To Spray or Not to Spray? Pesticides, Banana Exports, and Food Safety
28 Pages Posted: 20 Apr 2016
Date Written: March 2002
How governments regulate food safety and environmental protection, including pesticide residue levels, has important implications for trade. The World Trade Organization (WTO) Ministerial held in Doha, Qatar in November 2001 included statements on standards and their impact on market access for developing countries. These issues will continue to be important in trade policy dialogues. It is assumed - and evidence from recent analysis confirms - that food safety standards can affect the ability of agricultural producers to meet regulatory standards set by importing countries. Wilson and Otsuki explore a fundamental question in food safety and environmental standards: Do regulations on pesticide have an effect on trade?
The authors examine regulatory data from 11 OECD importing countries and trade data from 19 exporting countries. The results suggest that a 10 percent increase in regulatory stringency - tighter restrictions on the pesticide chlorpyrifos - leads to a decrease in banana imports by 14.8 percent. This represents a significant impact on trade and affect prospects of developing countries who continue to rely on exports of agricultural commodities, such as bananas. The findings also suggest that the lack of consensus on international standards and divergent national regulations on pesticides is costly. For example, the authors estimate that if the world were to adopt a standard at a level of regulatory stringency suggested by Codex (the body charged with setting global standards in this area), in contrast with one set at the level in place in the European Union, there would be a US$5.3 billion loss in world exports.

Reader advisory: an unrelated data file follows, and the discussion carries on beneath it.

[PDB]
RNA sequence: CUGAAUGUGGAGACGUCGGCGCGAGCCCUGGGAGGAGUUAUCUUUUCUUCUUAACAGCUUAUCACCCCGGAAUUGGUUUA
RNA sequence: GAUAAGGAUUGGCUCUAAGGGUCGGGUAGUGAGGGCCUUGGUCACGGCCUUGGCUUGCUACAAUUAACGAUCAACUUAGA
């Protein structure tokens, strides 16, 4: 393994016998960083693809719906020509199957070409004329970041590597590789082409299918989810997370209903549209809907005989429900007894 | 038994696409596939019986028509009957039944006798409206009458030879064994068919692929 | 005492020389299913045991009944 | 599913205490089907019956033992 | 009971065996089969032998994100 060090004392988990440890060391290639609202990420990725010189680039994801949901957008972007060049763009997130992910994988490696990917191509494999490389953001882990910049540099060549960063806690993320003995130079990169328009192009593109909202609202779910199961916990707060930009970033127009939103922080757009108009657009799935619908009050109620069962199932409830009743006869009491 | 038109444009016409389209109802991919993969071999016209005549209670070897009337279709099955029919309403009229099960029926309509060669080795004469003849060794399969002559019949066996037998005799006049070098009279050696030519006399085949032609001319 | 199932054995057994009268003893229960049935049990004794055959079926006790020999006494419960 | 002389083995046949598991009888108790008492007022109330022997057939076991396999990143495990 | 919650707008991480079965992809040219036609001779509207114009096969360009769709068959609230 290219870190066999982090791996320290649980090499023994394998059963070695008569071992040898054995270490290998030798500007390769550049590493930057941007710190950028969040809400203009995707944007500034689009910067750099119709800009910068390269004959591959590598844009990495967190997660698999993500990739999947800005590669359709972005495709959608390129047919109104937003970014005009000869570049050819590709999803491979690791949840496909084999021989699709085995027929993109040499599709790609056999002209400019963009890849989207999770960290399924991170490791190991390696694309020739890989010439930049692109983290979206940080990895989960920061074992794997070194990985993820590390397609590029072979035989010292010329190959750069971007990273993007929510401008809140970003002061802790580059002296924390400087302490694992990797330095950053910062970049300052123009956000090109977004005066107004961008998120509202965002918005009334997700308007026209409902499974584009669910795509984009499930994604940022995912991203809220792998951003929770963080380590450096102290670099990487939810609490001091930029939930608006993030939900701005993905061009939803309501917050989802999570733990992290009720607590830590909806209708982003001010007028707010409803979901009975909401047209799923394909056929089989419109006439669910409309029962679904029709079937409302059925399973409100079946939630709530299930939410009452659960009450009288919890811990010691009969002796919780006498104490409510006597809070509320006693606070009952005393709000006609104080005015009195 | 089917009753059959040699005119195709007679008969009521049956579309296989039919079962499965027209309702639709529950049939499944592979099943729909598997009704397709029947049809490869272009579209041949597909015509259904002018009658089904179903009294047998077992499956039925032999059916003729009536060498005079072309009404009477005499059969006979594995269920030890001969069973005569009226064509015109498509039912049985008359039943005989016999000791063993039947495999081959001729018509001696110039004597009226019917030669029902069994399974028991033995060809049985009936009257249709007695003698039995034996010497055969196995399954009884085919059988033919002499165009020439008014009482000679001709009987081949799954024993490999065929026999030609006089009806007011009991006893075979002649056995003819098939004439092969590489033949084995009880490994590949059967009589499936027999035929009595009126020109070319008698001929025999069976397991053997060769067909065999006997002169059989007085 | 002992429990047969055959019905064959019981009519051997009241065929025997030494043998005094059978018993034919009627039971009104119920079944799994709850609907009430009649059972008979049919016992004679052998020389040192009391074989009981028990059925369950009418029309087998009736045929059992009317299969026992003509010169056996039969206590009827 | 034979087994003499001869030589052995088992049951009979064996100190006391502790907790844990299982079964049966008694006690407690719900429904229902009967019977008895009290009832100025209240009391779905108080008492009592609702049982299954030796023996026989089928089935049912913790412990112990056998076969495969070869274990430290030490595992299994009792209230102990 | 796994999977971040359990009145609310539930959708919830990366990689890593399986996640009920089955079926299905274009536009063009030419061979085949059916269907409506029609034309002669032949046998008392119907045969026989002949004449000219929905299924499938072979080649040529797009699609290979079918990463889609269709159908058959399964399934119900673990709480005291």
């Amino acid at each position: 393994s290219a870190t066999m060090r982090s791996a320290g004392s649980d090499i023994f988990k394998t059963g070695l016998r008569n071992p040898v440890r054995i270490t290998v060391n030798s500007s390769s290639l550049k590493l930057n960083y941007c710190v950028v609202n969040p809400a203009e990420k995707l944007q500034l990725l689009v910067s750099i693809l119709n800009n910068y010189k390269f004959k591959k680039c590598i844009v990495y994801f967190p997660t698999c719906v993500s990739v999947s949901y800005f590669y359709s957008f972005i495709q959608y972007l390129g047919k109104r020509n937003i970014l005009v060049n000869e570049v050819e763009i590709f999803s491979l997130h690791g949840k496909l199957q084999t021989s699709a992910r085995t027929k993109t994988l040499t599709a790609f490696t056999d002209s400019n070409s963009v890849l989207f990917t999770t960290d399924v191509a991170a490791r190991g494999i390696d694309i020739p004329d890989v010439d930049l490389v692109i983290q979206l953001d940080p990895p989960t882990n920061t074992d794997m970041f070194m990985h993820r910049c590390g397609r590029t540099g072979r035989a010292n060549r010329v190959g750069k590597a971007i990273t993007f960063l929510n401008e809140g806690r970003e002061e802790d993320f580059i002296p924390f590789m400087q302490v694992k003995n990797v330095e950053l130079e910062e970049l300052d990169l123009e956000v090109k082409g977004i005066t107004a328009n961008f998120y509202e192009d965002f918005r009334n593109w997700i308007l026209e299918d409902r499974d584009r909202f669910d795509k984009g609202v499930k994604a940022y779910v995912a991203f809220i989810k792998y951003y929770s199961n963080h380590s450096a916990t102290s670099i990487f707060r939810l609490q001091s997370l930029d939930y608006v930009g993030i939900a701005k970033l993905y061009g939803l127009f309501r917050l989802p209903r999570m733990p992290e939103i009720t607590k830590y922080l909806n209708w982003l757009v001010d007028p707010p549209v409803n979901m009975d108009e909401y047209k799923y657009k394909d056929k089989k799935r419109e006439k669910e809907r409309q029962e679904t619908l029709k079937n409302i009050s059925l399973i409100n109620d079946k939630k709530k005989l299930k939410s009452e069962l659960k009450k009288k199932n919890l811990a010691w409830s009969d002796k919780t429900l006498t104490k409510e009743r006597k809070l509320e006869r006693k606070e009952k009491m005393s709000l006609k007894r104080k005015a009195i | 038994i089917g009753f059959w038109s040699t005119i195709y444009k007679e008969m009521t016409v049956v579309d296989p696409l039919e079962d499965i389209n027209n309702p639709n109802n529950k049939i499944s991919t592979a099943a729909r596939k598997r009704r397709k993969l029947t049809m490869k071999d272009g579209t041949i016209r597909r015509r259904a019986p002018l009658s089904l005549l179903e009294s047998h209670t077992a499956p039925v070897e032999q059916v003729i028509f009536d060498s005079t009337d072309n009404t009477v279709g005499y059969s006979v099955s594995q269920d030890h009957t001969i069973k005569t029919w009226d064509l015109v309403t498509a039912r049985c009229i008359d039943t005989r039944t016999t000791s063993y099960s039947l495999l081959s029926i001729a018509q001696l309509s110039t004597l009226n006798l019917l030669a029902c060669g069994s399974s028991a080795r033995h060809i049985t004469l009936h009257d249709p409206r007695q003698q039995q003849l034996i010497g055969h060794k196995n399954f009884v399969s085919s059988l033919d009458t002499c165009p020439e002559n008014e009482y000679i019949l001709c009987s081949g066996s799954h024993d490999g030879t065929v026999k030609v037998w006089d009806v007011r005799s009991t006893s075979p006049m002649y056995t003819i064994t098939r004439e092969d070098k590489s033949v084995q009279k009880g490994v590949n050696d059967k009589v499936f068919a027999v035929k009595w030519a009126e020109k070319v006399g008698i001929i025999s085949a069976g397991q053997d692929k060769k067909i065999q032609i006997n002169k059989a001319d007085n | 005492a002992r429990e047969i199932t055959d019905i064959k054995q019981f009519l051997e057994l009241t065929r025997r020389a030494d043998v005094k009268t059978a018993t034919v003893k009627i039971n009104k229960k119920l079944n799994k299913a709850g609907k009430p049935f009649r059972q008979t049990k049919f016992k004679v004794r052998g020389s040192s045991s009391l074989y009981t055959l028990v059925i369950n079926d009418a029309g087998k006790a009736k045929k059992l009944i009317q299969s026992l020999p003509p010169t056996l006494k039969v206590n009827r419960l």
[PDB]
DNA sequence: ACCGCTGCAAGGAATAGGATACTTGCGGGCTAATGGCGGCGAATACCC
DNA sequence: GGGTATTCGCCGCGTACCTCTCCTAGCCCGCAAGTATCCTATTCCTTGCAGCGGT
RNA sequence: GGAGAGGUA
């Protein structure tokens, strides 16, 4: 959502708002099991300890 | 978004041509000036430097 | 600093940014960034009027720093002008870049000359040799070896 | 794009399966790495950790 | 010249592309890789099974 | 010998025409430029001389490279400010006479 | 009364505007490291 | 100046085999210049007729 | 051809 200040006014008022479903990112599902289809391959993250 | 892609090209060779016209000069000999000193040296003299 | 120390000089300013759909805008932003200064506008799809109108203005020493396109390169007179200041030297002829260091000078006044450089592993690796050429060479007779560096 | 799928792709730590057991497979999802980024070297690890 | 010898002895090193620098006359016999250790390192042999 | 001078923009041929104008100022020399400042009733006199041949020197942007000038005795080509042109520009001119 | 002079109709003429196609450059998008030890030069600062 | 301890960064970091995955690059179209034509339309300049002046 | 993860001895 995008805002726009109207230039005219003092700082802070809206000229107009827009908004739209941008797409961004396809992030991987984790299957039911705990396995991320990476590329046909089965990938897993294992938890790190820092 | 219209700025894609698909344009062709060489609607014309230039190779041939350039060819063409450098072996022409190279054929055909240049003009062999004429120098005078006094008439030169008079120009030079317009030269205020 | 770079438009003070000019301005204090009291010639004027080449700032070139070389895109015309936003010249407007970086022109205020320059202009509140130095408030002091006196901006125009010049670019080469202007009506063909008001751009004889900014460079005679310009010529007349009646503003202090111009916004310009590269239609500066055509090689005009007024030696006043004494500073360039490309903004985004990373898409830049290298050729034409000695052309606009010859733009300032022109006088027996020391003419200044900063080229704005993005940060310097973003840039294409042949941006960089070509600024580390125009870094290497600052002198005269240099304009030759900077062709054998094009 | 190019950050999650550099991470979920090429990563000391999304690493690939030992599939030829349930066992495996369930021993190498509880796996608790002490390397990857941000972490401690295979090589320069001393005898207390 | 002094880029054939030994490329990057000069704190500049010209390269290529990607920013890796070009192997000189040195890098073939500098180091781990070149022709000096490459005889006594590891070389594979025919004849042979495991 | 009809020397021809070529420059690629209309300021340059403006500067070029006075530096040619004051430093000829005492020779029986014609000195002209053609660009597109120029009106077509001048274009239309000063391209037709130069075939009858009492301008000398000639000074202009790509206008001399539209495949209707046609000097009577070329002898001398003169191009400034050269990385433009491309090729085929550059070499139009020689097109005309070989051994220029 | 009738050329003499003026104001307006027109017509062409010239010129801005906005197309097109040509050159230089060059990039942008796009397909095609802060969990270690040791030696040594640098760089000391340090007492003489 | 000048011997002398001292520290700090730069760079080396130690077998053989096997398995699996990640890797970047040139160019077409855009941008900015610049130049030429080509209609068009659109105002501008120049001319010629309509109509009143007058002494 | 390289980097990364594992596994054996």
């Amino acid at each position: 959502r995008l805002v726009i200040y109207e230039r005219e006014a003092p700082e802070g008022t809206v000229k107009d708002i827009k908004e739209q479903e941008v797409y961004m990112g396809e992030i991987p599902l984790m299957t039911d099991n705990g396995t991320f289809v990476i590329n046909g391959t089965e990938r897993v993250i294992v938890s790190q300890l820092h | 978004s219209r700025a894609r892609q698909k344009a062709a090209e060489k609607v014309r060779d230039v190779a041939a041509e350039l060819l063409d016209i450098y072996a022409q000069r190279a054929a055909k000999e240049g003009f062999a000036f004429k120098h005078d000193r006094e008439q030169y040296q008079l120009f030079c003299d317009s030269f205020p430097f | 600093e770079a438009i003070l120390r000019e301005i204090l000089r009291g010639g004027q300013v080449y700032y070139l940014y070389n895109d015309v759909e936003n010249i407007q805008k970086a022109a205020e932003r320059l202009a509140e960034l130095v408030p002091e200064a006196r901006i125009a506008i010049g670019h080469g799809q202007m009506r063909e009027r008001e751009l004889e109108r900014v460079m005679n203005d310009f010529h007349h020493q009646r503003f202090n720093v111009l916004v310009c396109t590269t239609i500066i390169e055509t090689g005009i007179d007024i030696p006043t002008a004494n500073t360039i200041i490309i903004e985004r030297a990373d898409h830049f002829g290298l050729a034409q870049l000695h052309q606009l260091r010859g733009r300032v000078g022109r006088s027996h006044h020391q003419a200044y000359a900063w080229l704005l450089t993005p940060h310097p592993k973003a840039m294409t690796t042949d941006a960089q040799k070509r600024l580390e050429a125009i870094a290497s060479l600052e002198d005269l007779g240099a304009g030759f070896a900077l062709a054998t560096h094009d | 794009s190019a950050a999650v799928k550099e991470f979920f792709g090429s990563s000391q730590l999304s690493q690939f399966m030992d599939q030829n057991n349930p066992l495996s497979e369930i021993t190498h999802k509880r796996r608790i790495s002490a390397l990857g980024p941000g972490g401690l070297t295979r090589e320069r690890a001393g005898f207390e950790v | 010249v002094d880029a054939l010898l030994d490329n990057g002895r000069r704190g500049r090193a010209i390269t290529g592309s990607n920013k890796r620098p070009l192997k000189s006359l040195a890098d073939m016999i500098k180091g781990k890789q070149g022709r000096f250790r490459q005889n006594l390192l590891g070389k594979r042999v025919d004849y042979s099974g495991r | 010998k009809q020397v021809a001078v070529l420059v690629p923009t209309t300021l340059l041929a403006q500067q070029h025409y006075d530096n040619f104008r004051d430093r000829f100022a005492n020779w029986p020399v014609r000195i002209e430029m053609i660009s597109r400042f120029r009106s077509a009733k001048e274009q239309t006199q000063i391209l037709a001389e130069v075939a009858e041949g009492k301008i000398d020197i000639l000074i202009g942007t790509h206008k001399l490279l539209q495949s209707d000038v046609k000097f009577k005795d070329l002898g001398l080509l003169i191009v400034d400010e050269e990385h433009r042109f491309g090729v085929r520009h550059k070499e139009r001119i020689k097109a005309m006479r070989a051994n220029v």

This paper - a product of Trade, Development Research Group - is part of a larger effort in the group to examine the link between trade, regulation, and development. The authors may be contacted at firstname.lastname@example.org or email@example.com.
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